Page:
[29 January 2010]
PopMatters Contributing Editor
There’s actually a fair bit to like when it comes to Six Feet Under’s Graveyard Classics series, as vocalist Chris Barnes and his bandmates have fun tearing through some of its favorite metal songs. For one, the band has excellent taste when it comes to covers, and the longtime core of guitarist Allen West, bassist Terry Butler, and drummer Greg Gall puts an effective death metal twist on classic metal and hard rock tracks, whether it’s AC/DC’s “Hells Bells” or Accept’s “Son of a Bitch”. However, when Barnes comes in with his monotonous, gurgling vocals, it becomes so tacky it’s impossible to keep a straight face. He might have been one of the founders of the classic “Cookie Monster” death growl on such Cannibal Corpse classics as Tomb of the Mutilated and The Bleeding, but his vocal style has become so parodied at times over the last decade (his Corpse successor George “Corpsegrinder” Fischer is a far more charismatic death metal vocalist). Nowhere does it get more painfully obvious than when he tries to growl atop an otherwise capably performed Mercyful Fate cover, as he does on Graveyard Classics 3.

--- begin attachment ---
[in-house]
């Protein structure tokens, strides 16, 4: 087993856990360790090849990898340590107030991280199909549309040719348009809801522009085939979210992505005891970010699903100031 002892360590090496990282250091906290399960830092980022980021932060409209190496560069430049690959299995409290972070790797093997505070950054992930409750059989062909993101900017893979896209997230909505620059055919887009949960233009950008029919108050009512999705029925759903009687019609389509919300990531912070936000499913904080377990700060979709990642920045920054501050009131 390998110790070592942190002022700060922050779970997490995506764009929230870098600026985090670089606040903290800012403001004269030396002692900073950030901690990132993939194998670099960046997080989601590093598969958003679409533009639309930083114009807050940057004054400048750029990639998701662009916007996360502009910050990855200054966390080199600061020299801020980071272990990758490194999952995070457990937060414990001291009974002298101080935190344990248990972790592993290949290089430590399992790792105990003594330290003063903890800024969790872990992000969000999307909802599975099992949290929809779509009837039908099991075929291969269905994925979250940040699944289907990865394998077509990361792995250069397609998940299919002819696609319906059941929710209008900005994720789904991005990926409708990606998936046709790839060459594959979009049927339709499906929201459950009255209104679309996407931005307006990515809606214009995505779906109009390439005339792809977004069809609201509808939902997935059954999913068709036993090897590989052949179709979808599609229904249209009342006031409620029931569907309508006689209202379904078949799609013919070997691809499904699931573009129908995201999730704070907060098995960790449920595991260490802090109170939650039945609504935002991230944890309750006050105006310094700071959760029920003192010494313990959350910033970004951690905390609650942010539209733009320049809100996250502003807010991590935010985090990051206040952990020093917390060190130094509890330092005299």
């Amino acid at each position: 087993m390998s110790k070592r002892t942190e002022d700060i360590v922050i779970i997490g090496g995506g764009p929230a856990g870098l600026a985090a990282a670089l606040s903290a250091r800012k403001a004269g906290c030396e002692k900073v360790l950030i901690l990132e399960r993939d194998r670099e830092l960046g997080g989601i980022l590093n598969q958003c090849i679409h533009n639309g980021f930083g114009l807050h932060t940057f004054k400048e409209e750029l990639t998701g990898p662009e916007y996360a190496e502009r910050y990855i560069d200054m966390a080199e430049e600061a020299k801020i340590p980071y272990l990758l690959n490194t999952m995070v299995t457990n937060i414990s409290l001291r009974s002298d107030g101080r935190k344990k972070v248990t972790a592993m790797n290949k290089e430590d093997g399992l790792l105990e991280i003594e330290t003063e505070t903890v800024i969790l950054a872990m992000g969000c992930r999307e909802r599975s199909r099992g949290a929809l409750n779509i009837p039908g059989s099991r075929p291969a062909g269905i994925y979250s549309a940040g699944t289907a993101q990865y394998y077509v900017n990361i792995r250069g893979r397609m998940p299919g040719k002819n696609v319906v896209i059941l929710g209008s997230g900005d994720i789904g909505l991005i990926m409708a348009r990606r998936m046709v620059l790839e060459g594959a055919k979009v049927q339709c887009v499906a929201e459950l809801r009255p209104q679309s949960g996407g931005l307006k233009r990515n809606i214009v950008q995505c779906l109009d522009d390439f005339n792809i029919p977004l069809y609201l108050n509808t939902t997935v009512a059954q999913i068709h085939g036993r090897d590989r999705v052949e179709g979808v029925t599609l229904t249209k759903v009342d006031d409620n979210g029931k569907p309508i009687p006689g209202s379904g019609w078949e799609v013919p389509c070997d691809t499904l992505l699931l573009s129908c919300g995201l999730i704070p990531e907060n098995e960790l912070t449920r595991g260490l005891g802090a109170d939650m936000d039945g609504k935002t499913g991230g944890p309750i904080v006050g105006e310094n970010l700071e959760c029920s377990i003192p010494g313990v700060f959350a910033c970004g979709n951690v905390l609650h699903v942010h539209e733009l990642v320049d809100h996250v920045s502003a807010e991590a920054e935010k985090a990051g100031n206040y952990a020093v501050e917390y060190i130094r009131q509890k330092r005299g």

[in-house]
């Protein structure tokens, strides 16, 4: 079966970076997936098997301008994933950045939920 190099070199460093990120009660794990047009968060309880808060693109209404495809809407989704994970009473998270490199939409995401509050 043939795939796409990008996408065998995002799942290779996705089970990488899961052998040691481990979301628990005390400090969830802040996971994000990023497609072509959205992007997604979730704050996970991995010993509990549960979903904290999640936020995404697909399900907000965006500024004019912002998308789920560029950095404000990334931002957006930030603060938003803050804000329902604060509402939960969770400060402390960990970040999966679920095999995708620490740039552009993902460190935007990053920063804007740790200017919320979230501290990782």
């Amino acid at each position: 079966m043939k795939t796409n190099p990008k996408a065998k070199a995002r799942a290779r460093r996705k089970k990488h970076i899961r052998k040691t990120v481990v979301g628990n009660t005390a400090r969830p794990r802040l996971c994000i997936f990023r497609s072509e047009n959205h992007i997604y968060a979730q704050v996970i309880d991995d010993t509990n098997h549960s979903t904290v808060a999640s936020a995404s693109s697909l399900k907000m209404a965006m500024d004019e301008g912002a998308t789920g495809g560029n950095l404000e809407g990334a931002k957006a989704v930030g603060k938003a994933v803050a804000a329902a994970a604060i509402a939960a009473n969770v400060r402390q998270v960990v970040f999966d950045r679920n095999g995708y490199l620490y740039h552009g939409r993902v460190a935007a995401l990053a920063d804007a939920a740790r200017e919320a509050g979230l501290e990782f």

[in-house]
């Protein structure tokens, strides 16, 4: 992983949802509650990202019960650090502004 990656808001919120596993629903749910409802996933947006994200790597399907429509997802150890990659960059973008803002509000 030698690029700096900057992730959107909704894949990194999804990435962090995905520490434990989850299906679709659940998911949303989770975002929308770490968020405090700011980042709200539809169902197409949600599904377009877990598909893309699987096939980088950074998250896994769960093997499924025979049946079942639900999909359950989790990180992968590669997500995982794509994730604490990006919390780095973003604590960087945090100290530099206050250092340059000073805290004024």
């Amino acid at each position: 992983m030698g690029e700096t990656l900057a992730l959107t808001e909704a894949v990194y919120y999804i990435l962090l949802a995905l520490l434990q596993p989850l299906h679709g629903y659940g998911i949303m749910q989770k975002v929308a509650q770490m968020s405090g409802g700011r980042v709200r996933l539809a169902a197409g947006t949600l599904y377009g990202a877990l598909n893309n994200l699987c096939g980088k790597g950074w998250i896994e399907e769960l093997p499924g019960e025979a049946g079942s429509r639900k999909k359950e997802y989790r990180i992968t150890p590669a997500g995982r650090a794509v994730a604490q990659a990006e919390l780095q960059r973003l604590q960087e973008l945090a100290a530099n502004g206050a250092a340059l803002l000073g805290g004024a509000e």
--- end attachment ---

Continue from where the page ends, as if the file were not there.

The idea of Barnes taking on lines originally sung by the operatic King Diamond is ludicrous. That’s just how “A Dangerous Meeting” feels, as Barnes butchers the song, his perpetually baked performance completely undermining the efforts of his mates. While the kitschy vocal gimmick gets old really fast (BTO? Really?), some tracks actually do work, such as Slayer’s “At Dawn They Sleep” and a couple of Canadian early ‘80s classic in Anvil’s “Metal on Metal” and Exciter’s “Pounding Metal”. In the end, though, it’s the same old Six Feet Under story: excellent instrumental tracks, inept lead vocals, and another waste of time for listeners.